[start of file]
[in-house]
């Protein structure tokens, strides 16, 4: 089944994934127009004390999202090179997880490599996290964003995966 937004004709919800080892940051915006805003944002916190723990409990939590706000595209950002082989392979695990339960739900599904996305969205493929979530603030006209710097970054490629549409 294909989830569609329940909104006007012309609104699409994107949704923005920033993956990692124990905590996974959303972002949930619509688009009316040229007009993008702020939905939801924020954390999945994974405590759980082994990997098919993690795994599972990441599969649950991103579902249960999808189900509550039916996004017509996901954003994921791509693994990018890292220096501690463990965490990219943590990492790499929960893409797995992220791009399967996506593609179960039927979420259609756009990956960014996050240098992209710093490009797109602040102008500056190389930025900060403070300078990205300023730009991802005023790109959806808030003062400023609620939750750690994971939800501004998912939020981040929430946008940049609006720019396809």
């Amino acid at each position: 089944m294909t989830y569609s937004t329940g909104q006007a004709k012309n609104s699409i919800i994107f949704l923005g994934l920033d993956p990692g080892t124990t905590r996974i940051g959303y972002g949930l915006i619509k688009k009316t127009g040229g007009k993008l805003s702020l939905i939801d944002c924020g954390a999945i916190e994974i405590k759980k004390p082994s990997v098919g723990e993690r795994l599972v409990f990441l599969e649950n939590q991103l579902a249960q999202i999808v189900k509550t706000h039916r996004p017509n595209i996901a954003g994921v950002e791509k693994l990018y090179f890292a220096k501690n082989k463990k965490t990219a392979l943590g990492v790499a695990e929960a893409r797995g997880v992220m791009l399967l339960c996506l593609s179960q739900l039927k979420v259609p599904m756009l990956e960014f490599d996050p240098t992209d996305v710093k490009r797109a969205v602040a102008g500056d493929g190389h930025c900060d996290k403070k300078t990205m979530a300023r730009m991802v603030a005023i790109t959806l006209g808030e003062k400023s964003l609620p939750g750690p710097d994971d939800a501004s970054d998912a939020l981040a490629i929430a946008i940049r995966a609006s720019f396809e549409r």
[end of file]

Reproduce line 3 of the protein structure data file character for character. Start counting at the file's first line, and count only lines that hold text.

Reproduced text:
């Amino acid at each position: 089944m294909t989830y569609s937004t329940g909104q006007a004709k012309n609104s699409i919800i994107f949704l923005g994934l920033d993956p990692g080892t124990t905590r996974i940051g959303y972002g949930l915006i619509k688009k009316t127009g040229g007009k993008l805003s702020l939905i939801d944002c924020g954390a999945i916190e994974i405590k759980k004390p082994s990997v098919g723990e993690r795994l599972v409990f990441l599969e649950n939590q991103l579902a249960q999202i999808v189900k509550t706000h039916r996004p017509n595209i996901a954003g994921v950002e791509k693994l990018y090179f890292a220096k501690n082989k463990k965490t990219a392979l943590g990492v790499a695990e929960a893409r797995g997880v992220m791009l399967l339960c996506l593609s179960q739900l039927k979420v259609p599904m756009l990956e960014f490599d996050p240098t992209d996305v710093k490009r797109a969205v602040a102008g500056d493929g190389h930025c900060d996290k403070k300078t990205m979530a300023r730009m991802v603030a005023i790109t959806l006209g808030e003062k400023s964003l609620p939750g750690p710097d994971d939800a501004s970054d998912a939020l981040a490629i929430a946008i940049r995966a609006s720019f396809e549409r």